Anonymous said...

I would think it would be better to "ship" the a/c to Australia than to fly it there. There is ALOT of open water to cross in the Pacific.

Anonymous said...

Who is going to pay for the plane...?

Anonymous said...

Good advertiseme
nt. Well done Cirrus

Anonymous said...

Didn't Lindberg teach you anything?

Anonymous said...

Daredevil stunt maybe...just saying

Anonymous said...

Amazing how some posters are such critical armchair a..holes while knowing nothing of the facts or circumstances.

Anonymous said...

Reminds me of the time a buddy and I rode my motorcycle to the beach. I ran out of gas way too early, not taking into account of the extra weight and wind load....

Surrounded by Thugs said...

I'm amazed, I'm freaking out about crossing in a single engine airplane, I mean a what 4 cylinder engine running at almost full power for how many miles? That's like mowing tall grass with a 5hp air cooled lawnmower in the heat of the day,that thing would get so hot it would seize up. That's what I would be afraid of and out in the middle of the ocean wow just can't see it. I guess pilots just have big ones or their nuts! No offense. Lol.

Anonymous said...

I have no idea as to how the fuel was plumbed on this operation, but I wouldn't have attempted this flight unless I could burn off ALL the extra tank fuel early in the flight. If I then had a problem, I could turn around and head back on the "main tank(s)".

Anonymous said...

Re the following comment:
"I have no idea as to how the fuel was plumbed on this operation, but I wouldn't have attempted this flight unless I could burn off ALL the extra tank fuel early in the flight. If I then had a problem, I could turn around and head back on the "main tank(s)".
January 30, 2015 at 8:28 PM."
Surely this would be Standard Practice?

Anonymous said...

Our company tanks aircraft for long range flights. Some times you cannot return to your origin after using you aux fuel. One aircraft we tank has 228 gal standard main tanks. The aux tanks for the ferry hold 998 gal.

Anonymous said...

I always love how so many people with no experience are so quick to draw conclusions. I'll form my opinion after reading the NTSB report.

us53351 said...

Fuel? This story just doesn't fly with me. Don't tell me you would take a shot @ this for the publicity? Don't give me the 25 gal. aux transfer inop. either. Still not enough fuel. Either stupid or a planned Publicity stunt? Just saying.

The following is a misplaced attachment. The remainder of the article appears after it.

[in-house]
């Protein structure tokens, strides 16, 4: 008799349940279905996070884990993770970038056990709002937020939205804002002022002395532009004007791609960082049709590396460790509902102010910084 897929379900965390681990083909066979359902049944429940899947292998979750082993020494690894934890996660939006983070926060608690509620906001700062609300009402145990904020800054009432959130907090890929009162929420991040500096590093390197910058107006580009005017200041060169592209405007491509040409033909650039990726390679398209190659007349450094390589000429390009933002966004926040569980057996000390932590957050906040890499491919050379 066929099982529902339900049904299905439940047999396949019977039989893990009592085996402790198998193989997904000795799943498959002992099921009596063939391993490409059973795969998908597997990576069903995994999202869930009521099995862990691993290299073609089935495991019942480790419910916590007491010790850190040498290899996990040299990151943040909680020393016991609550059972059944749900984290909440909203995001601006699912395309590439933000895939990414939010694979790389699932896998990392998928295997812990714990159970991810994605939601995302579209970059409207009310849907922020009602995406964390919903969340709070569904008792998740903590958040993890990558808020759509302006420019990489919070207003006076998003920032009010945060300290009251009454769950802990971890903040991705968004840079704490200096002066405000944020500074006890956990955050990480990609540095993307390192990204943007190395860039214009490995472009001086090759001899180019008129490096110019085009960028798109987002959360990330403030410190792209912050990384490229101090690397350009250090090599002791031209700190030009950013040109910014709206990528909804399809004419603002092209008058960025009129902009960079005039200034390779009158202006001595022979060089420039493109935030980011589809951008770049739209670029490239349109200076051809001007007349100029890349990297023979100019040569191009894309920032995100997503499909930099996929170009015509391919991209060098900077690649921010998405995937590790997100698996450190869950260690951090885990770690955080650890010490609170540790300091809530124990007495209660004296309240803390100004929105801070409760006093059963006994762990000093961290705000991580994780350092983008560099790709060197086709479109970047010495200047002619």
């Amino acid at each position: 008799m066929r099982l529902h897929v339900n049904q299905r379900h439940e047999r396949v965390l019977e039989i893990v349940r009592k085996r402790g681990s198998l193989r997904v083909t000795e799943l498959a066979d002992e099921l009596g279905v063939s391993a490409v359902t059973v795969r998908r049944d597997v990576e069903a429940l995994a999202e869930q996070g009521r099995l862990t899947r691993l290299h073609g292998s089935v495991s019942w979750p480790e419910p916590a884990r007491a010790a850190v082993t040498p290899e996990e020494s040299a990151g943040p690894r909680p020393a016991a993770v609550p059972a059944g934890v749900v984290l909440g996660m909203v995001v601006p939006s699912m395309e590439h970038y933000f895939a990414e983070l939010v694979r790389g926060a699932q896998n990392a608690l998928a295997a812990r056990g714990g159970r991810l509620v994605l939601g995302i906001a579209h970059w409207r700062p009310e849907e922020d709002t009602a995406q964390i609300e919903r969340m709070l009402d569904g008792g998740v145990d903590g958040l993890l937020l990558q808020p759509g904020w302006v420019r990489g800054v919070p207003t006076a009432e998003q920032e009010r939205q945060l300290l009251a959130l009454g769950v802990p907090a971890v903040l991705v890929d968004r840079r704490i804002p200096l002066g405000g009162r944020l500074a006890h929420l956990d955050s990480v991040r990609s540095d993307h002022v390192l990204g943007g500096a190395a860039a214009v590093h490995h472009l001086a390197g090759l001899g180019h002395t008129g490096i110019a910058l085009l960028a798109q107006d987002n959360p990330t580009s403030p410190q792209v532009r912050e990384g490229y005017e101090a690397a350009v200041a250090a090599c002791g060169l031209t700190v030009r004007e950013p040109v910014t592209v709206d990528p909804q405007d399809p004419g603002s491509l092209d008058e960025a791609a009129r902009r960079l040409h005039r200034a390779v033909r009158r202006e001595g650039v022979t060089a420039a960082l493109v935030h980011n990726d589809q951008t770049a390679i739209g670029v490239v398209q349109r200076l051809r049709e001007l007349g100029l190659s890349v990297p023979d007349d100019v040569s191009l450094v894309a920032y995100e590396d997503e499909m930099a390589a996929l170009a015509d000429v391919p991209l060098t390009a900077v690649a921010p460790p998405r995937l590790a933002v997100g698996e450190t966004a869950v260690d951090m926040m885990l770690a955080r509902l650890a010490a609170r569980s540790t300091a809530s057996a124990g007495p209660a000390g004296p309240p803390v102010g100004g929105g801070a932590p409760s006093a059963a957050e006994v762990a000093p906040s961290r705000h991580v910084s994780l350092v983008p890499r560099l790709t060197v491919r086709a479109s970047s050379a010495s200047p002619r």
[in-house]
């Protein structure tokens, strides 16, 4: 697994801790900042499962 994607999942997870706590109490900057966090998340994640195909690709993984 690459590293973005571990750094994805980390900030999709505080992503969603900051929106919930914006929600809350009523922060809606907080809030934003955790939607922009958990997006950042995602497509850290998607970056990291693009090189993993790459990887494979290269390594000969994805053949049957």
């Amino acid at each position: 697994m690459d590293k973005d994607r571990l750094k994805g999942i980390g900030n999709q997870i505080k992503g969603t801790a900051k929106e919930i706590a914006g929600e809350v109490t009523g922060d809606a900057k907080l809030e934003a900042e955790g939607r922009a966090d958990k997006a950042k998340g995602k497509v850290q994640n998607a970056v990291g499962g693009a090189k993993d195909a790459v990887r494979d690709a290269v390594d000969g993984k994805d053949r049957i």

us53351 said...
This comment has been removed by the author.
Mario Casanova said...

Gents. Ferry flight is very common these days, and the pacific route is a well traveled one by thes brave pilots, but as the saying gos sh... Happens, I have seen worst outcomes on short flights and people jus get killed, accidents happen no matter how much planning you put into it, so let's all be thankful that the pilot is well and pry for things like this don't happen any more

Freddie Fitzpatrick said...

There is only one professional here who stated "I will form my opinion when the investigation is complete". Everyone else is an armchair plot with 5-7.5 hours of total time and reads way too much about a subject they know little about.
Quick calculations tell me it was a 13 hour flight. Ferry tanks are tried and true, but like anyting mechanical....they fail.

If you think this was a long ferry flight, look up the story of the 2 guys ferrying ag planes from CA to NZ (maybe it was Australia). One crashed on takeoff from Pago Pago (I think) and the other gets lost....... Great story!!! Also a movie about it.

Guygle Med said...

Also there was/is a guy who flew his Pilatus (I think) Non-Stop from Guam to Jacksonville, and from somewhere in southern South America to New Hampshire. He was an Airline pilot - retired I think. It was a single engine Turbo something - his plane - fitted with fuel bladders. I also recall his wife went with (that would keep you awake) :-)

sukie9 said...

Didn't Amelia Earhart teach you anything??

Anonymous said...

Most of you people are absolute idiots. 25 gals would have been more than enough to cover the remaining 250nm at cruising speed and altitude (about 13-14gph at 170 kts -- do the math idiots).